From this story (via Upland Journal) in the Minneapolis Star-Tribune:
When the 2010 Minnesota ruffed grouse hunting season opens at a half-hour before sunrise Saturday, hunters should encounter good numbers of the forest birds. Although spring drumming counts conducted by the Minnesota DNR were down slightly, a good hatch of young grouse could offset the apparent dip in bird numbers. Anecdotal observations this summer by many grouse enthusiasts suggest a good hatch indeed, with reports of more and bigger broods than the past few nesting seasons. Despite the optimistic forecast, fewer grouse hunters will take to the woods this fall than during past grouse population peaks. That’s a disturbing statistic.
“…The number of grouse hunters has always fluctuated with the ruffed grouse population. Times of peak numbers of birds saw corresponding peak numbers of hunters. Recently though, ruffed grouse hunter numbers during cyclic ruffed grouse high populations have declined significantly. According to DNR statistics, during the last ruffed grouse population peak in 1998, 142,000 hunters pursued ruffed grouse. Last fall was the supposed grouse population peak, yet only 87,000 hunters pursued the birds, a roughly 40 percent decline from the 1998 peak. Why is this happening? ”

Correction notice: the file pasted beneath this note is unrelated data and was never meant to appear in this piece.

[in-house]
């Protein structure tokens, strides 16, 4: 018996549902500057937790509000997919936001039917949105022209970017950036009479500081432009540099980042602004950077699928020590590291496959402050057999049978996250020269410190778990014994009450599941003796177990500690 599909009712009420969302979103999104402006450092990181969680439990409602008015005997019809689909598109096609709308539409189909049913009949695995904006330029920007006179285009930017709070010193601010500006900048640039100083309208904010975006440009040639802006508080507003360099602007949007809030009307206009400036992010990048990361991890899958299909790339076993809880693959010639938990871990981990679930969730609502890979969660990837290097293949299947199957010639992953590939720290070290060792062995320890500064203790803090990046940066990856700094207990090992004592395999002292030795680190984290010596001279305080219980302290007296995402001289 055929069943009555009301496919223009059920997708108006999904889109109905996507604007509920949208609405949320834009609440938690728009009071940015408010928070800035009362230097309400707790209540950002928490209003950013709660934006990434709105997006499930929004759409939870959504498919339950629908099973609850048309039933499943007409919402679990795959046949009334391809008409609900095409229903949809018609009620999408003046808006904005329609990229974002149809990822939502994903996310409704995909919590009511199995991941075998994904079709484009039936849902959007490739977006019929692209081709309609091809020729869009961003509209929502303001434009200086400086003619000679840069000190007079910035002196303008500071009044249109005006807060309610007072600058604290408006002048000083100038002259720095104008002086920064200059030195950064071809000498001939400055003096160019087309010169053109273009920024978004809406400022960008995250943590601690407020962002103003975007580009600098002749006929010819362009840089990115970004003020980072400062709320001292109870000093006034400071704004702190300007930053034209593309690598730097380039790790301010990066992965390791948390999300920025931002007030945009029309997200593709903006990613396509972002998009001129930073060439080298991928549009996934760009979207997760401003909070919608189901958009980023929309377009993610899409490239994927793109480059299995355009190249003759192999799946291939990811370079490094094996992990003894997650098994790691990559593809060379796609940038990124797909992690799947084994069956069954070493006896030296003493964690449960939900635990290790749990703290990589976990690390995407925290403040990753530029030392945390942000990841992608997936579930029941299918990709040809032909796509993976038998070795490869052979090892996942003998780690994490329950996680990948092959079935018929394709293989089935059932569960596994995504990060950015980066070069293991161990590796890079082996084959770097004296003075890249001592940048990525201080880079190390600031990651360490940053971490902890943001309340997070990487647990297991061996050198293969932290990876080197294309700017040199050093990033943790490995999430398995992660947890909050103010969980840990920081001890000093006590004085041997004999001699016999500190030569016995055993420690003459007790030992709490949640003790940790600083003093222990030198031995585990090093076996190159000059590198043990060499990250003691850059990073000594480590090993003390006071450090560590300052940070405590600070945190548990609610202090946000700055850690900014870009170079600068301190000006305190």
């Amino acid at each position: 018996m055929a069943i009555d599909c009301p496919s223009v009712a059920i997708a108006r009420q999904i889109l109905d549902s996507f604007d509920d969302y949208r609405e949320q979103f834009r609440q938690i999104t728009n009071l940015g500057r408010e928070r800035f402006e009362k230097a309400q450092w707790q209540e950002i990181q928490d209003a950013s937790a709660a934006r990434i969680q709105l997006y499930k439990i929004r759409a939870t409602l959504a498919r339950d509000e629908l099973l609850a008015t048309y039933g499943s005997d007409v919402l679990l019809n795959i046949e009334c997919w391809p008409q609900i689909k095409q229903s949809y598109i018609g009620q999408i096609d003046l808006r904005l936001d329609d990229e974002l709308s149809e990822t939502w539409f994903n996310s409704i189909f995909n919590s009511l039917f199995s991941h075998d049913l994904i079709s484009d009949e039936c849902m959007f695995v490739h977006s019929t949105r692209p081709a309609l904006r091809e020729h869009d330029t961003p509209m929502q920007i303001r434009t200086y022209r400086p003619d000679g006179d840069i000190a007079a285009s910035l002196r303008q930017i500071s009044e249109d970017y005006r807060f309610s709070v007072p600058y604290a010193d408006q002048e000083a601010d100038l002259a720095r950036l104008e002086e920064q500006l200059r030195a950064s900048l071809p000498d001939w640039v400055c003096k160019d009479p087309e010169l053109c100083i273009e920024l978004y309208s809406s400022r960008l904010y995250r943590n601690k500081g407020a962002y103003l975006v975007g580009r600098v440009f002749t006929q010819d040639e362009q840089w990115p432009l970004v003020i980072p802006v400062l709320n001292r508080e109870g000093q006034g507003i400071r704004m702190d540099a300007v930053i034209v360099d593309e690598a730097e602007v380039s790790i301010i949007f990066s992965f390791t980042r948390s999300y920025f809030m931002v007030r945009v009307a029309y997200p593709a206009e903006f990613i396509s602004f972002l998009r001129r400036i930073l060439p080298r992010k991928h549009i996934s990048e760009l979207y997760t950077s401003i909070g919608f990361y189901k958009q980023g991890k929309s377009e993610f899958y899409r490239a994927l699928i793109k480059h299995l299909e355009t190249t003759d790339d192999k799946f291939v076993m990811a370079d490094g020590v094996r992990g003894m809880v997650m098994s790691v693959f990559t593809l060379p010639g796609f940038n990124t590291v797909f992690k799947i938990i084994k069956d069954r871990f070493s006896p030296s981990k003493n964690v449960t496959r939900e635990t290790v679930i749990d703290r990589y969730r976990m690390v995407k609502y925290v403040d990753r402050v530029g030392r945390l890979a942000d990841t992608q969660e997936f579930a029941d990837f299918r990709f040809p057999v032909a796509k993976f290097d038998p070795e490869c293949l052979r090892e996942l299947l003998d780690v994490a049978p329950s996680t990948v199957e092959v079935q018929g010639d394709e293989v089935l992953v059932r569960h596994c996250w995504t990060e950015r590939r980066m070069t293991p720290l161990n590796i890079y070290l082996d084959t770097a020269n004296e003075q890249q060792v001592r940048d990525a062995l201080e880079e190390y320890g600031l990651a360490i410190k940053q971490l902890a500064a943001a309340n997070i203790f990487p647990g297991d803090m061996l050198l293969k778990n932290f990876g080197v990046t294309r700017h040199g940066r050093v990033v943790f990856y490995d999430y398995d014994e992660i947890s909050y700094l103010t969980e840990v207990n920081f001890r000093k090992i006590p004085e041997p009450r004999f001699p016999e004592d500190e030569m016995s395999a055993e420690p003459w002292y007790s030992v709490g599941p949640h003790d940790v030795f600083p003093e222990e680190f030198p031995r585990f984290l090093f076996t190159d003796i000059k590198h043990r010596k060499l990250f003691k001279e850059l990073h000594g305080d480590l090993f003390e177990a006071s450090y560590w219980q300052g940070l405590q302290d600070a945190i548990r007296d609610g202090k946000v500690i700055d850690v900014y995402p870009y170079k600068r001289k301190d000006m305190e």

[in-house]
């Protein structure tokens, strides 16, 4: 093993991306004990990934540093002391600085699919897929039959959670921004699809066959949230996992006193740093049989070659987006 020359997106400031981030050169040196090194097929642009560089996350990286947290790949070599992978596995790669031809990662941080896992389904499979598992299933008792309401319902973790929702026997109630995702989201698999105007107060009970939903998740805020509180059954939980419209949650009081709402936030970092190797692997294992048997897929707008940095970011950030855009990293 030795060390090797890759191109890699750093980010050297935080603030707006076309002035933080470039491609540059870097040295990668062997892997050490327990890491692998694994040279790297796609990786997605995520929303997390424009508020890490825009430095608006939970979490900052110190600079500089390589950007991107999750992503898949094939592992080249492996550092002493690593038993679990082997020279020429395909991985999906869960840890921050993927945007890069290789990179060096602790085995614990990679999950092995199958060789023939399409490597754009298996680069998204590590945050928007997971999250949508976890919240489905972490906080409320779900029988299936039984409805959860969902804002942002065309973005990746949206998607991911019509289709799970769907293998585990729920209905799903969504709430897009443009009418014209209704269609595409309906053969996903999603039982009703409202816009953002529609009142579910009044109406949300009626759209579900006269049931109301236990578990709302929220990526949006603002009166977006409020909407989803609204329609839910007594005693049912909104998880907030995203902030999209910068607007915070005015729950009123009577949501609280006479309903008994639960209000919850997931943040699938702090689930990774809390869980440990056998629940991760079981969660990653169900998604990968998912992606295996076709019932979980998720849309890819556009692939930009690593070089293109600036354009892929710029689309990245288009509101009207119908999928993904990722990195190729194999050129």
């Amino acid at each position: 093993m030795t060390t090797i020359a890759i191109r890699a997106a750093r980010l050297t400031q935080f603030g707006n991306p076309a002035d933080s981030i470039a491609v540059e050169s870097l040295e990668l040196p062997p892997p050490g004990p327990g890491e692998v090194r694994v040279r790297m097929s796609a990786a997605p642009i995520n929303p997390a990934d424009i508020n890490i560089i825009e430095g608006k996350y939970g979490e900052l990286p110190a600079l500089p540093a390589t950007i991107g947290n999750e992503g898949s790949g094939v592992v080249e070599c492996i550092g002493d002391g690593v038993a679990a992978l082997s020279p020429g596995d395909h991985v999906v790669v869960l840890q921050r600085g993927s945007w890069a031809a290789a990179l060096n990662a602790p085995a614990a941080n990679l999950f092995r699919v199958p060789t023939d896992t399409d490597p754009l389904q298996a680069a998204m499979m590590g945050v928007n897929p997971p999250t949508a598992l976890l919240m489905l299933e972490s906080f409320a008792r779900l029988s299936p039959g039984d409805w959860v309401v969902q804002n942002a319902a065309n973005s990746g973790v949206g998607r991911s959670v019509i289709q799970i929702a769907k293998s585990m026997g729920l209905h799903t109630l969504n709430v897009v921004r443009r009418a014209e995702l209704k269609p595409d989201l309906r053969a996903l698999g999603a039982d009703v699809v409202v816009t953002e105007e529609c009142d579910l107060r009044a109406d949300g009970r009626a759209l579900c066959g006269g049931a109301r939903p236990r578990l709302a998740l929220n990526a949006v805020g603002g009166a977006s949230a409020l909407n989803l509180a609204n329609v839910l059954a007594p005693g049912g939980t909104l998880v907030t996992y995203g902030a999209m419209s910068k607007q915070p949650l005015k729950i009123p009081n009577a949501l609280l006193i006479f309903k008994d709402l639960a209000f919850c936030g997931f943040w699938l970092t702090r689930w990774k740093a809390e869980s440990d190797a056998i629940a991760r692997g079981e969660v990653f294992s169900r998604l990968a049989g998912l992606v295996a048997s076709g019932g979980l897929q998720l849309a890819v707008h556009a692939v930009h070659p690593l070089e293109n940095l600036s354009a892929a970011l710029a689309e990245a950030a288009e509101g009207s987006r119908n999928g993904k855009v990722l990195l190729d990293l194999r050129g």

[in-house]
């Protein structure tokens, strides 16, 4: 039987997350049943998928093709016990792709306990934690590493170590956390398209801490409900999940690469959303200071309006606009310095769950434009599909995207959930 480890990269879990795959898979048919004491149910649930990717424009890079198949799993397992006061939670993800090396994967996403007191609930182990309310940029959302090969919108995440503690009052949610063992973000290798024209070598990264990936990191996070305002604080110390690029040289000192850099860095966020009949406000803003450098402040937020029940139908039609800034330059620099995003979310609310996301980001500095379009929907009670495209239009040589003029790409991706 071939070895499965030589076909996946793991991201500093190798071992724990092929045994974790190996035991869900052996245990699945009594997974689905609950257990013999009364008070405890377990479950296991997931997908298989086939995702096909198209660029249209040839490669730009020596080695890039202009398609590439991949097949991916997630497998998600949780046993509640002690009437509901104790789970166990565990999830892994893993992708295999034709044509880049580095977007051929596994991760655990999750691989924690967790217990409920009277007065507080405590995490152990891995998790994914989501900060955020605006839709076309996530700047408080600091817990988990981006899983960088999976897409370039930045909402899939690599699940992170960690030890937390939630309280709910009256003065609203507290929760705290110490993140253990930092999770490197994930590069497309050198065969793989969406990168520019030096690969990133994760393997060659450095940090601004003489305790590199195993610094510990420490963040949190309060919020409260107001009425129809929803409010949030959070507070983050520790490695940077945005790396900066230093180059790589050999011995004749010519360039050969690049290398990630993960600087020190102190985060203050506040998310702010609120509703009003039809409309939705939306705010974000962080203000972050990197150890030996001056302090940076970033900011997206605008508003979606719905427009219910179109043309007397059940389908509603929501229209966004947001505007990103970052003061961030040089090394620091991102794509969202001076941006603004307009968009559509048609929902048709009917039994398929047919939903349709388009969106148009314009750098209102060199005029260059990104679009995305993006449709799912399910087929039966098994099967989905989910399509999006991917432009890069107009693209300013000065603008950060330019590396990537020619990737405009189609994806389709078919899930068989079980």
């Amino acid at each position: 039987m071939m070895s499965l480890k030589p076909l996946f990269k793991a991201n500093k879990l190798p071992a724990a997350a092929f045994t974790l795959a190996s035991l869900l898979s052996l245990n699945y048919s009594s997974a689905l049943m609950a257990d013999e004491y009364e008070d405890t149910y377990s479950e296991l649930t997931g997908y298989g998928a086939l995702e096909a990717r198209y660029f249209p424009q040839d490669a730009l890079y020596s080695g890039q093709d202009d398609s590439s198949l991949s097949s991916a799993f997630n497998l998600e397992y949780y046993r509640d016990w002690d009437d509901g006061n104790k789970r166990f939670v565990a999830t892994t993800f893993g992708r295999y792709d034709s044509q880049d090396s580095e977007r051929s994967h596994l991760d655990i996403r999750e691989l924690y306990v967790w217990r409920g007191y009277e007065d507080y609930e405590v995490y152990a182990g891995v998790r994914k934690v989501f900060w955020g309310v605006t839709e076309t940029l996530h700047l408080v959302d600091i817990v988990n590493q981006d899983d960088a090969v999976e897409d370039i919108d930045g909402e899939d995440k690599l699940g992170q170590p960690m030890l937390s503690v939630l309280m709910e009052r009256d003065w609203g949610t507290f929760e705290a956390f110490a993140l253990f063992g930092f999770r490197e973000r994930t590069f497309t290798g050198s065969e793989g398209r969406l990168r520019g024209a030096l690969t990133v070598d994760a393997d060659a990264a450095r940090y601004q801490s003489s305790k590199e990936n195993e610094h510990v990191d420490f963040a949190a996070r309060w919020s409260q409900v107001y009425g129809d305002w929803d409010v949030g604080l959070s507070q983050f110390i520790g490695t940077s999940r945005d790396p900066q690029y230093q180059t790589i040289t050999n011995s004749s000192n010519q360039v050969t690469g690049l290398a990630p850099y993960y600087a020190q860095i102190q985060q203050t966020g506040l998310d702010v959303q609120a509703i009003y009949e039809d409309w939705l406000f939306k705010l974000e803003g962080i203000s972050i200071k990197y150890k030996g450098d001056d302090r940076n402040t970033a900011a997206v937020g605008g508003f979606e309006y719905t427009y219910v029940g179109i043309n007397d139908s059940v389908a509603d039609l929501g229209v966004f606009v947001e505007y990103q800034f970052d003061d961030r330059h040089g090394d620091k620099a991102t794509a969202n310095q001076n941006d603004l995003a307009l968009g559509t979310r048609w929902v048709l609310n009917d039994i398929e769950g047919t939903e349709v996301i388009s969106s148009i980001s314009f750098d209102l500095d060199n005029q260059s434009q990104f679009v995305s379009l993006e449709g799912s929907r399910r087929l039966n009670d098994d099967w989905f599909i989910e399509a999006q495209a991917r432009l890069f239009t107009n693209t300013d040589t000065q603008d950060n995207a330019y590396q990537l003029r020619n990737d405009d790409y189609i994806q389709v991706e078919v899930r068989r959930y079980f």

You could take the above paragraphs and replace “ruffed grouse” with quail, pheasant, prairie grouse or virtually any other upland gamebird and the numbers – and the question of why – would be similar. Granted, many species are suffering range-wide population declines, and it stands to reason that as a species and the opportunity to hunt it dwindles that fewer people will. But it seems that there are fewer and fewer bird hunters these days even in good hatch years and in states with ample public land. Why? Do most guys simply prefer deer and turkey hunting these days? Does the considerable expense and time commitment required to own bird dogs just not gel with our modern lifestyle as easily as deer hunting? Your thoughts?